The transgender Jewish punk band Schmekel (Yiddish for “little penis”) is, alas, defunct, but at least we still have their songs about almost every Jewish holiday. For this time of year, there are numbers about the upcoming Tishrei parade of Rosh Hashanah, Yom Kippur, Sukkot, and Simchat Torah. These holidays are vehicles to explore what it was like to be transgender in conjunction with being Jewish, and they used some very Jewish tools to do so— like nerdiness, humor, passion.
Schmekel saw Jewish holidays as a resonant, familiar path to discuss that topic in varied ways. When interviewed for my book, Oy Oy Oy Gevalt! Jews and Punk, Schmekel singer/guitarist Lucian Kahn said that Schmekel aimed to “talk about all of these different times in the cycle of the Jewish calendar and find ways of relating those things to trans experience.”
“The Binding of Isaac” is a poignant song, in part because of an evocative “Avinu Malkeinu” interlude. The lyrics discuss how a transgender Jew named Isaac presents himself as male, binds his breasts, and sits in the men’s section in shul on Rosh Hashanah. “Old Marvin from the Y,” whom Isaac has known since childhood, asks Isaac’s father how his daughter is doing. The father brushes off the question by saying Elaine (Isaac’s birth name) “is fine,” as if Isaac isn’t present. Heartbreakingly, while the father just continues praying, Isaac looks down in dismay and his knees buckle.
As the listener hears the story, Isaac’s father is to blame for failing to acknowledge the presence of his transgender child. But Kahn explained that the situation was “based on snippets of truth” and wasn’t so straightforward.
Kahn said, “Old Marvin’s not a real person, but he might as well be, because all of us have had an experience … running into … some sort of not core person in your life, and having that experience of, okay, they don’t recognize me … because the last time they saw me, they thought I looked like a woman. … Should I reintroduce myself? Should I pretend I’m someone else? Should I just ignore them?” These questions represent complex practical considerations related to transgender transitioning. “The Binding of Isaac” puts them into a fictional context where listeners can understand and relate to the plight of a transgender person in this situation.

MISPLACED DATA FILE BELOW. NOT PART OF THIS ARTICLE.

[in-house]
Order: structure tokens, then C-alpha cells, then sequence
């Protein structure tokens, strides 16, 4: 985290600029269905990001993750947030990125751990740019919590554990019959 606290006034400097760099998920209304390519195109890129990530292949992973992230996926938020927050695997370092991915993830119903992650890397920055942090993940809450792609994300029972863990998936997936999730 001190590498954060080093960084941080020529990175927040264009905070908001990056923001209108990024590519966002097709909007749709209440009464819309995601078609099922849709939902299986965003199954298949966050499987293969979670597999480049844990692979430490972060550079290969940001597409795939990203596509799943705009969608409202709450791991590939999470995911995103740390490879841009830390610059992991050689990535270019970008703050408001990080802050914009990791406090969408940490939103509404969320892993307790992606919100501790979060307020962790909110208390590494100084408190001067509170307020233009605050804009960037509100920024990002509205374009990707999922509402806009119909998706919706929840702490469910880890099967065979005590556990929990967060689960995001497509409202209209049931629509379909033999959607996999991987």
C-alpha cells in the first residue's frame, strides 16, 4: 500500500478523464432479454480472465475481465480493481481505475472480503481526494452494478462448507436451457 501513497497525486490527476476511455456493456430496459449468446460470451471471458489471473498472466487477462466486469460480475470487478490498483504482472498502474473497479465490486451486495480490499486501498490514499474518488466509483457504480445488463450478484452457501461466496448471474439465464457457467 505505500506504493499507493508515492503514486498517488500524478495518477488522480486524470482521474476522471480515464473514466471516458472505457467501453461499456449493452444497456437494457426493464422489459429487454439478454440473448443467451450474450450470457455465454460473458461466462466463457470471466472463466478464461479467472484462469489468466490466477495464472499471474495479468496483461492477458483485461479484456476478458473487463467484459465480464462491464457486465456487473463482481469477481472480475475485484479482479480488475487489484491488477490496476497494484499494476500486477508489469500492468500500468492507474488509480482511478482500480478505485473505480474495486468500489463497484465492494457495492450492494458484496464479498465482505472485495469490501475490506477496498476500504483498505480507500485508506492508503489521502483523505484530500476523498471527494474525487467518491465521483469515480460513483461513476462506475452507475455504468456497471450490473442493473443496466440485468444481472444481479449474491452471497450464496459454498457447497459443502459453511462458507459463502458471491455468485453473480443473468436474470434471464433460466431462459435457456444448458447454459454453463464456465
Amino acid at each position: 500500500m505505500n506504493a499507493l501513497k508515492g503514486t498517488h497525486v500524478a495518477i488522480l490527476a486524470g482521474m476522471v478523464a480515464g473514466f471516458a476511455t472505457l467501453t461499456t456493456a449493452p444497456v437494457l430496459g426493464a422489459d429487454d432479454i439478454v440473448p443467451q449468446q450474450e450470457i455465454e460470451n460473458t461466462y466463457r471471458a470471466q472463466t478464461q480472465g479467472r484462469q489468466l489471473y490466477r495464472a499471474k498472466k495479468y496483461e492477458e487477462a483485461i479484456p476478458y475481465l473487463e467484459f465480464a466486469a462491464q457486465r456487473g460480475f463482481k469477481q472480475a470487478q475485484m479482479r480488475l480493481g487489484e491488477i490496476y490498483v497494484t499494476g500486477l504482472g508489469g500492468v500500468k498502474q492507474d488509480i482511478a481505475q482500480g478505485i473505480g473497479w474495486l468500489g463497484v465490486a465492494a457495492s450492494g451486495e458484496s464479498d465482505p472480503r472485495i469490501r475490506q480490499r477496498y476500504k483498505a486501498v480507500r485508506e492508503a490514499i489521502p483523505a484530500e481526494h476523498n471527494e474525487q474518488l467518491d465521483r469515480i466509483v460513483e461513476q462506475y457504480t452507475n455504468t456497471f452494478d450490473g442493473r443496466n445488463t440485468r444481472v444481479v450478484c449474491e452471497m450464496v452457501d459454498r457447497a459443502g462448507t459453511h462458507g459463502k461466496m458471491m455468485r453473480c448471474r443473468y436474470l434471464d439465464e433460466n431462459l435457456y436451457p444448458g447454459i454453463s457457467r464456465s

Whereas “The Binding of Isaac” was one of three Tishrei holiday songs on Schmekel’s 2013 album, The Whale That Ate Jonah, “I’m Sorry, It’s Yom Kippur” appeared on 2011’s Queers on Rye. The lyrics discuss “atoning for some shit I might have done wrong.” The atonement included transgender-related examples like assuming a heterosexual person was ignorant, coming out in an “awkward way,” and putting breast binders in the drier. The song includes a shofar blast as well as Schmekel’s take on the “Al Chet” prayer from the Yom Kippur liturgy.
The prestigious Jewish Music Research Centre at the Hebrew University of Jerusalem praised the song as a venue for “atonement through punk (and traditional Jewish music).” In the article, Kahn explained that the notion of “screwing up” was more relatable—and applicable to his life—than “sin.” He said that it was “more productive” to “reflect with a sense of humor upon my mess-ups.”
“I wrote that song when I was not supposed to be writing that song; I wrote it while I was fasting,” Kahn told me. “So I was also really amused that a song that I wrote, definitely breaking a commandment or a mitzvah or something to actually write it, ended up getting analyzed by” the Jewish Music Research Centre.
“Occupy My Sukkah” is a Sukkot-themed, X-rated song about a “broke-ass queer” looking for “somebody from the one percent.” The song includes Hoshana Rabba, the seventh of Sukkot’s eight days. The lyrics ask: “If you’ve got abundance, won’t you be my sugar abba [daddy] / And smack me with your arava [branch of a willow tree] ’cuz it’s Hoshana Rabba?”
“Maybe She’s Shomer Negiyah” has the strongest lyrics of the Tishrei songs, but it adheres the least to a holiday theme. The setting is a Simchat Torah party, but the holiday isn’t discussed beyond the opening line of the song.
Shomer negiyah refers to men and women not touching each other, and in the song, the transgender male narrator dances the hora with other men. He realizes that the men probably wouldn’t want to hold his hand if they knew he was transgender. He also discussed not shaking hands with a woman when he said “chag sameach” because “she’s keepin’ it kosher like Shmuley Boteach.”
Schmekel’s songs were more than just catharsis for the band members as they dealt with their transitions. The humor in their songs served a larger purpose: Schmekel deliberately used humor to lower the defenses of non-transgender audiences and make the topic seem more approachable. From there, people could learn about and empathize with the transgender experience.
The Jewish part of making the transgender experience seem relatable had to do with Schmekel’s expertise with Jewish topics. Kahn explained, “It’s probably a little unusual to have within one band somebody who has a master’s degree in history of religions and somebody who studied Jewish education and someone who was a Jewish studies major. It’s like … a brain trust of people who have studied Jewish history.” Writing clever lyrics like the “sugar abba”/Hoshana Rabba couplet would be beyond the capabilities of most Jews with casual knowledge of their religion.
Schmekel disbanded in 2014. Kahn still has a decent chance of making some High Holidays music, though. He lives in Crown Heights, and in his own words, “I cannot make it between my building and the subway two blocks away on Rosh Hashanah without being handed a shofar at least three times.”